U.S. Senators Dick Durbin (D-IL), Frank Lautenberg (D-NJ), Dianne Feinstein (D-CA) and Mary Landrieu (D-LA) today announced that the Senate Appropriations Committee has accepted their amendment on a bi-partisan basis to restore $100 million in funding for High Speed and Intercity Passenger Rail grants. As rail travel continues to grow in popularity as an alternative to other forms of transportation, this investment will create jobs by putting unemployed construction workers and private companies back to work upgrading our transportation infrastructure without adding one penny to America's debt.
"High speed rail funding is more than just creating short-term construction jobs. Every dollar we spend on rail produces $3 in economic output," said Durbin, a Co-Chair and founding member of the Bi-Cameral High- Speed & Intercity Passenger Rail Caucus. "We are already seeing the impact in Illinois where a $1.1 billion Recovery Act investment is putting construction crews to work upgrading infrastructure for high speed rail service from Chicago-to-St. Louis. Congress has maintained a commitment to high speed and intercity rail for over a decade. This amendment will continue that commitment and allow more communities in Illinois to benefit from faster, more reliable passenger rail service. I am grateful for the bipartisan support this modest investment received today and thank Senators Lautenberg, Feinstein and Landrieu for their efforts."
"Rail service is the lifeblood of New Jersey's economy and I will continue fighting to strengthen it for our commuters," said Senator Lautenberg, a member of the Senate Appropriations Subcommittee on Transportation, Housing and Urban Development and co-chair of the High-Speed & Intercity Passenger Rail Caucus. "These high speed rail grants will help the United States create a 21st century transportation system. We must make smart investments to expand high-speed rail in New Jersey and throughout the country."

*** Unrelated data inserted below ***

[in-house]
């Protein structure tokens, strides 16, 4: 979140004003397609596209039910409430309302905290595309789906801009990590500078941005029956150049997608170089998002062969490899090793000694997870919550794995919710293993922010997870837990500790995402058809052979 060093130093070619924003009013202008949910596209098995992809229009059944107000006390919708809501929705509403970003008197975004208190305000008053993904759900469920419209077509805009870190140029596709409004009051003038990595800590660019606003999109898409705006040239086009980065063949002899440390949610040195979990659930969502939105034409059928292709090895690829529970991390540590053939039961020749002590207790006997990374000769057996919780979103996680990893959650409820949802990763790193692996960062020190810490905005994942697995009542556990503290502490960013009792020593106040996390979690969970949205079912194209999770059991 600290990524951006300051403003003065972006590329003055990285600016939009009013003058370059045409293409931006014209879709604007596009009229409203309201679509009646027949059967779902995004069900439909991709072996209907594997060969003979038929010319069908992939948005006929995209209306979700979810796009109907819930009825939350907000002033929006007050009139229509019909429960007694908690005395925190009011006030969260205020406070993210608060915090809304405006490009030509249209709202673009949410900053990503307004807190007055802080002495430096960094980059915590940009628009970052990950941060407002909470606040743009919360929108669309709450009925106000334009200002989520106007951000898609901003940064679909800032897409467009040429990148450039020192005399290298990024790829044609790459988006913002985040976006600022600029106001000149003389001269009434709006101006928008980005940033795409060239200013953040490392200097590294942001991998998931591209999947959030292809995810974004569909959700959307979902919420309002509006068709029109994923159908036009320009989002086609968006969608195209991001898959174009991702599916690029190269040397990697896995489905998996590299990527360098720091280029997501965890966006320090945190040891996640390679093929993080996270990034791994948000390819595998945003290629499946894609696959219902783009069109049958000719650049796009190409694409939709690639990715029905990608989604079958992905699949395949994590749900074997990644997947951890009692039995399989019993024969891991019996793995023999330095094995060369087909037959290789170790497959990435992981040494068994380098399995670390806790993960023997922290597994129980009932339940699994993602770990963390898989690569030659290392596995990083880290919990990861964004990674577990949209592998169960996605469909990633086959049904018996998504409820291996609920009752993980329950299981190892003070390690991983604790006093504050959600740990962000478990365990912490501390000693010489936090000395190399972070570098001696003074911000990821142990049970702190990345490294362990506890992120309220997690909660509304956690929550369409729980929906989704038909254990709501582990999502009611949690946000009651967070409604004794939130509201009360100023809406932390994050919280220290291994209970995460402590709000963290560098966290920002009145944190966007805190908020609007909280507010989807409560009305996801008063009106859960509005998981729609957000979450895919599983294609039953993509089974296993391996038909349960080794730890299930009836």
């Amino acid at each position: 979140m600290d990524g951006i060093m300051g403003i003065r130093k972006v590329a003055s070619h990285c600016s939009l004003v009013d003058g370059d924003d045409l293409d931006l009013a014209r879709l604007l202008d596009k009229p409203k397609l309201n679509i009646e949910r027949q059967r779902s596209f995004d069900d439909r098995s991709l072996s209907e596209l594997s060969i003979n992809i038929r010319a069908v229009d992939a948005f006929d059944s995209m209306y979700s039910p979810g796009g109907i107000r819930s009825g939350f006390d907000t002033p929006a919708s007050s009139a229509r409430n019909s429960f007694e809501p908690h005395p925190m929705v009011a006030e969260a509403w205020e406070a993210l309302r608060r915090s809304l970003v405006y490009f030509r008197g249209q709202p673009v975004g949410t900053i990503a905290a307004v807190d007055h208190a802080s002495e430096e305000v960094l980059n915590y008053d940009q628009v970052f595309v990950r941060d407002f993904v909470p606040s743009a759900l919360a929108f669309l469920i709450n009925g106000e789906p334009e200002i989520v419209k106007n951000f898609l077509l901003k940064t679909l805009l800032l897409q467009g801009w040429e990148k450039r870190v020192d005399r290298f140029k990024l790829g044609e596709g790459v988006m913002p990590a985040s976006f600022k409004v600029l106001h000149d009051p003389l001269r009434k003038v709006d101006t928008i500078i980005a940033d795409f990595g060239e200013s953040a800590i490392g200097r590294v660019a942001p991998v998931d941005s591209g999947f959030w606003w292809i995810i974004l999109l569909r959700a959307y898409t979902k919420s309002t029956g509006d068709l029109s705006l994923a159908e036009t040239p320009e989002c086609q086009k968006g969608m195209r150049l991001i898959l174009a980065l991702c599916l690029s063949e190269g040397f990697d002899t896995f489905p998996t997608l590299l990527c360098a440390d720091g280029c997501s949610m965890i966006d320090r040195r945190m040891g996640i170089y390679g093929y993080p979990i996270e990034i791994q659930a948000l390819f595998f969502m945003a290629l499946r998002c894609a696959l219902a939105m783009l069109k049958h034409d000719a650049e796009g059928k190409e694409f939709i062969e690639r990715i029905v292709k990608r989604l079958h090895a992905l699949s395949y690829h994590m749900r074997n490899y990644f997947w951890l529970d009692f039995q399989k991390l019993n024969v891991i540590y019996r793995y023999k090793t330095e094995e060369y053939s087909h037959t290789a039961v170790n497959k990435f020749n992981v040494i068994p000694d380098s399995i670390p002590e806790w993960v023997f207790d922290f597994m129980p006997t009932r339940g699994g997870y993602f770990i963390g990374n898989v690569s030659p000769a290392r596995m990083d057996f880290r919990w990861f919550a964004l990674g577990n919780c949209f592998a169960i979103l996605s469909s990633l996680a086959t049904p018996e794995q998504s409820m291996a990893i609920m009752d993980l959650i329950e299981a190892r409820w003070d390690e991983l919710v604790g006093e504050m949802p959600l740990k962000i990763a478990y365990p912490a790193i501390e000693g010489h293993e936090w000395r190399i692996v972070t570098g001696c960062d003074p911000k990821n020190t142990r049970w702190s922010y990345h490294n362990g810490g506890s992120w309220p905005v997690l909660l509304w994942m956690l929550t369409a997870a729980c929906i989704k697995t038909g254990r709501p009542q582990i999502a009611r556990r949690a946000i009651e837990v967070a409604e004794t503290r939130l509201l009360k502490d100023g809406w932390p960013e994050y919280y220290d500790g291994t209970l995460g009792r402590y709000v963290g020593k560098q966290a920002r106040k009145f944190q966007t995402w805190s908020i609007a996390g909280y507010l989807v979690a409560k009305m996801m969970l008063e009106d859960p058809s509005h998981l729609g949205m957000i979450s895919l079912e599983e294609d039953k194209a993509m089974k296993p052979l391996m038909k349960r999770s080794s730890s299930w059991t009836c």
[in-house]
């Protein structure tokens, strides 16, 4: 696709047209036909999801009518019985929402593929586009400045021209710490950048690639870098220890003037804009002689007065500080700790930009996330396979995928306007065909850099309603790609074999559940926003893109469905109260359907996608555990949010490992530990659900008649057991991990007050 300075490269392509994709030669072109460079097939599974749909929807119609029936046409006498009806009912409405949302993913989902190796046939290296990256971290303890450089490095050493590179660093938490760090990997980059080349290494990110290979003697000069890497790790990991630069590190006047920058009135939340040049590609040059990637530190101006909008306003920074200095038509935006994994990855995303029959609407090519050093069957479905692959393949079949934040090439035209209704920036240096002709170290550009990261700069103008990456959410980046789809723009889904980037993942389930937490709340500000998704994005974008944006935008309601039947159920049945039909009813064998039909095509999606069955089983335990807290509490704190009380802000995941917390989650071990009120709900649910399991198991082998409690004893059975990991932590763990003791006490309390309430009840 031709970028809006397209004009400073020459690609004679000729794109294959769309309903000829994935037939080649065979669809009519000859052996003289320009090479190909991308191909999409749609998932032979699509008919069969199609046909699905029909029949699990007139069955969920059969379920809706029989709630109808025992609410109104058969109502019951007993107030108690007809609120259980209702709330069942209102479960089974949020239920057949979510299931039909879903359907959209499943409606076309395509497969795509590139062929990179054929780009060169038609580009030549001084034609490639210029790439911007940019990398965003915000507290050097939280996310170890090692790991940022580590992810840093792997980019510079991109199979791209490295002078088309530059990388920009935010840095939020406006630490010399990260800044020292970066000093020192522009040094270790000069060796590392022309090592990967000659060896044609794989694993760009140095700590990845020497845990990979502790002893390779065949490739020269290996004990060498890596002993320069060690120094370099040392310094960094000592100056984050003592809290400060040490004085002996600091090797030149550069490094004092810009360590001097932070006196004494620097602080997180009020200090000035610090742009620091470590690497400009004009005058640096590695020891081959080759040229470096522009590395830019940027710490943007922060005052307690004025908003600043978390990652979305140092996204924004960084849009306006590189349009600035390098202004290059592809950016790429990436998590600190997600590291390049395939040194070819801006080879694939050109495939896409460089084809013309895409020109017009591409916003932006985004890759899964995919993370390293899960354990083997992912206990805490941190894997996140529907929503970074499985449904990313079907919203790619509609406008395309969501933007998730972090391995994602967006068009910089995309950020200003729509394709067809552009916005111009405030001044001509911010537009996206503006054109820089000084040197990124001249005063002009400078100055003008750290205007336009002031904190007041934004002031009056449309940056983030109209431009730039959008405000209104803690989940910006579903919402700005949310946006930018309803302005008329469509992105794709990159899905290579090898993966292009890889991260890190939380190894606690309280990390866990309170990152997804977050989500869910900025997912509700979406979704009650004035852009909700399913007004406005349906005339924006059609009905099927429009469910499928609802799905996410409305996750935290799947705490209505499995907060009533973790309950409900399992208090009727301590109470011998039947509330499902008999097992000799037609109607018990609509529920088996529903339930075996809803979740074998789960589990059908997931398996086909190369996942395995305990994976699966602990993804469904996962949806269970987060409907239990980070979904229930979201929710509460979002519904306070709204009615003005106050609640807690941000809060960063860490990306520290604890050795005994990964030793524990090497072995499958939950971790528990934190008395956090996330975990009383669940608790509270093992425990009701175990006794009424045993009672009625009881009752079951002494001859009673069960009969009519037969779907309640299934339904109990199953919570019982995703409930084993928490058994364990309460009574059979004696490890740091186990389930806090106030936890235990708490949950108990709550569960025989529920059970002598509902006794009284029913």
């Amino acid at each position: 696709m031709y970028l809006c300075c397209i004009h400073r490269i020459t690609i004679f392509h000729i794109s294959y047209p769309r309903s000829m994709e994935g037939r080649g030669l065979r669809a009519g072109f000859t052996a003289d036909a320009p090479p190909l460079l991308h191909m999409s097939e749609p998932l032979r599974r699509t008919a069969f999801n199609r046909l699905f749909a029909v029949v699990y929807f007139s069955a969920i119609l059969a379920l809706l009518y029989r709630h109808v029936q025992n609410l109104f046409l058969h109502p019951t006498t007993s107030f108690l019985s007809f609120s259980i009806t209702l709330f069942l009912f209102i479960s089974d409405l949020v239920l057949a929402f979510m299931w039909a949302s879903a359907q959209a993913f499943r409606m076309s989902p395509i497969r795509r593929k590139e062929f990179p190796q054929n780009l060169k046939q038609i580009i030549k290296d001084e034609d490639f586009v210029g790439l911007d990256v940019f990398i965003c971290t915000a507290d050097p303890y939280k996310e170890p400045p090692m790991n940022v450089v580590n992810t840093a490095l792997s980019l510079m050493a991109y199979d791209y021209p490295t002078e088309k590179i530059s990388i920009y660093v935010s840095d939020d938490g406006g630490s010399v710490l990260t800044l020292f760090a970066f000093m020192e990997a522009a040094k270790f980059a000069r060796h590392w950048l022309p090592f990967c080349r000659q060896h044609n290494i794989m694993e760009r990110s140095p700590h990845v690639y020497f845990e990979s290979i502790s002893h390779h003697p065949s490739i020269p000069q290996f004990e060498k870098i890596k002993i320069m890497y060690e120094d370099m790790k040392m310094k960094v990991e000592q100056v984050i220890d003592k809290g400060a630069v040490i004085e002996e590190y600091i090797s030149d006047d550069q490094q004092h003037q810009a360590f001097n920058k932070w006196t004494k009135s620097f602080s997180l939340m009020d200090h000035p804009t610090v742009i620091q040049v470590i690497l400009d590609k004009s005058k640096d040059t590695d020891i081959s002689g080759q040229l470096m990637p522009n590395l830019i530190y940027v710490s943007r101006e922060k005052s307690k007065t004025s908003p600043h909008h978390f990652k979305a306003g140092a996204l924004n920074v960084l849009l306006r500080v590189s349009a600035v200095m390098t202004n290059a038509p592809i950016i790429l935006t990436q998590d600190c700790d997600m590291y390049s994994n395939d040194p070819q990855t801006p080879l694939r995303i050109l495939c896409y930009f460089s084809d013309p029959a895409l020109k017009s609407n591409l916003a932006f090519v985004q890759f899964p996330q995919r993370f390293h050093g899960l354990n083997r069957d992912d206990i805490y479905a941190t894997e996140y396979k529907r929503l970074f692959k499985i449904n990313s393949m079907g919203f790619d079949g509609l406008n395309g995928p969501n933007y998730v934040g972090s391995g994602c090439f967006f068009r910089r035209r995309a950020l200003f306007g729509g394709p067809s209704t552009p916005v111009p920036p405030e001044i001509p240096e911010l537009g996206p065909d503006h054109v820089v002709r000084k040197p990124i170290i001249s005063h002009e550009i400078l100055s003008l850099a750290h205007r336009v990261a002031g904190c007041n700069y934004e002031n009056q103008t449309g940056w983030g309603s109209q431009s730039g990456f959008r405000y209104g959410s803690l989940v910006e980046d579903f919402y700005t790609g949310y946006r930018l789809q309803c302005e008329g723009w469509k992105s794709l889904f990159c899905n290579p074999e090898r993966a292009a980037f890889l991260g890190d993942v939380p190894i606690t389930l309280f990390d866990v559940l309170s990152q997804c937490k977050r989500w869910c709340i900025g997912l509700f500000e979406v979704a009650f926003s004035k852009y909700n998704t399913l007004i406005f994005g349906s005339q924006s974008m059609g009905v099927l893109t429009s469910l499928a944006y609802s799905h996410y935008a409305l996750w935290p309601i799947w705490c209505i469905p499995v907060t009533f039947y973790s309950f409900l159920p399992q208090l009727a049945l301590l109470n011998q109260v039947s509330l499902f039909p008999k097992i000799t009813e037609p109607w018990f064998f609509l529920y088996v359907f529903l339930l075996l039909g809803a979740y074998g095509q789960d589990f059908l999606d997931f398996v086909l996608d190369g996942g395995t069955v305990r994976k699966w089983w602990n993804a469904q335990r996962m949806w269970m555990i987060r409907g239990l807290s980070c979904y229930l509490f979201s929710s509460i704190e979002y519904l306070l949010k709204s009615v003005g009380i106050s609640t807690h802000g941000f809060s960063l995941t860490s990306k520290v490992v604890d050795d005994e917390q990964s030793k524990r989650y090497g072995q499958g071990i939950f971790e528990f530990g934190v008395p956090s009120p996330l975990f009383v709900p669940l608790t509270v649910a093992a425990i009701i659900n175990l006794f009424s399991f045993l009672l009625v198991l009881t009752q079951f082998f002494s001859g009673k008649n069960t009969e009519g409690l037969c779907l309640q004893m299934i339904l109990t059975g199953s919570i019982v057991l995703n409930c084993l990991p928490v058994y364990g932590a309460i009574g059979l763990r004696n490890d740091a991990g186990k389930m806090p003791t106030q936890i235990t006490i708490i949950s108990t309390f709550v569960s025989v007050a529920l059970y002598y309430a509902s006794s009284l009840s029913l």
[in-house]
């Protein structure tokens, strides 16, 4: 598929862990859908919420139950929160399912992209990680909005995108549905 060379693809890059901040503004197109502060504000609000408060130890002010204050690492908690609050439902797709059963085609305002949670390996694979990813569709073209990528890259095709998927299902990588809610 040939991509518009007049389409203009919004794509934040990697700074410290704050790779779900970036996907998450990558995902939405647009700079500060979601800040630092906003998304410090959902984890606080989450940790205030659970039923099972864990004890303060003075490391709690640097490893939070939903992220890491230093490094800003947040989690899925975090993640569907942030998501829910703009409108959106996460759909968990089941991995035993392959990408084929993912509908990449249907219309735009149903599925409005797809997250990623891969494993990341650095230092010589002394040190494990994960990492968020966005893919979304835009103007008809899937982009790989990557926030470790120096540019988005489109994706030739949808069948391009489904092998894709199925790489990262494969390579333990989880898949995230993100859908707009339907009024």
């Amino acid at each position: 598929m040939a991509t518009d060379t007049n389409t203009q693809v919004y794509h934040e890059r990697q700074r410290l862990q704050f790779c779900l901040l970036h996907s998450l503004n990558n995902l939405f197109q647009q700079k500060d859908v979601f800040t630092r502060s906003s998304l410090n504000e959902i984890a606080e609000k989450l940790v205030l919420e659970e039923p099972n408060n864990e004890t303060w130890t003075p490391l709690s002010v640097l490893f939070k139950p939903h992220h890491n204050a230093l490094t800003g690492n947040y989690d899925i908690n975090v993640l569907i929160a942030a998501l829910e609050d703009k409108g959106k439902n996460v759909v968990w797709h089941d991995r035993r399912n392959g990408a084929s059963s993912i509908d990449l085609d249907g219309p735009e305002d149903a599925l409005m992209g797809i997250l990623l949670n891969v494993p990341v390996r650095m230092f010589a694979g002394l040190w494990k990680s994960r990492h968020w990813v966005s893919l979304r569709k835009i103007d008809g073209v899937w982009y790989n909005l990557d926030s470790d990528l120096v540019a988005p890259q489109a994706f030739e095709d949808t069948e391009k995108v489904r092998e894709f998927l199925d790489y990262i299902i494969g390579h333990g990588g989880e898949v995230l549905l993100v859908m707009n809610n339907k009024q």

Rail travel is experiencing consistent growth across America. In FY2010 Amtrak ridership hit a record high of 28.7 million passengers and ridership is on pace to break that record at the end of FY2011. States and communities around the country are eager for federal funds to help promote high speed and intercity rail. Last year, the Department of Transportation received nearly 100 applications for high speed rail funding, but only able to fulfill fewer than half of those requests.
Senator Dianne Feinstein (D-CA.) said, "California is ready and willing to put high-speed rail funds to work, creating thousands of jobs, modernizing the state's infrastructure and reducing pollution. I offered this amendment because we can't turn our backs on a project that will invest in the future and put Californians back to work."
"The funding for high speed rail provided in this bill is a worthwhile investment that will create jobs and provide easier and more convenient modes of transit. It is fully paid for and does not increase the deficit by a single penny," Senator Landrieu said. "I urge the state of Louisiana to pursue a portion of this funding to help complete a much-needed high-speed rail line between New Orleans and Baton Rouge."
The Durbin-Lautenberg-Feinstein-Landrieu amendment is completely paid for with unobligated funds for old earmarks and project funding that is slated to expire. These old and soon-to-expire earmarks are still on the books at the U.S. Department of Transportation and should be available for today's transportation infrastructure needs like high speed and intercity passenger rail.
The High Speed and Intercity Passenger Rail Program -- created in June 2009 -- will help build an efficient, high-speed and emerging high speed passenger rail network connecting major population centers 100 to 600 miles apart. In the short-term, the program aims to aid economic recovery efforts and lay the foundation for this high-speed passenger rail network through targeted investments. As part of the American Recovery and Reinvestment Act, $8 billion was awarded nationwide under this program.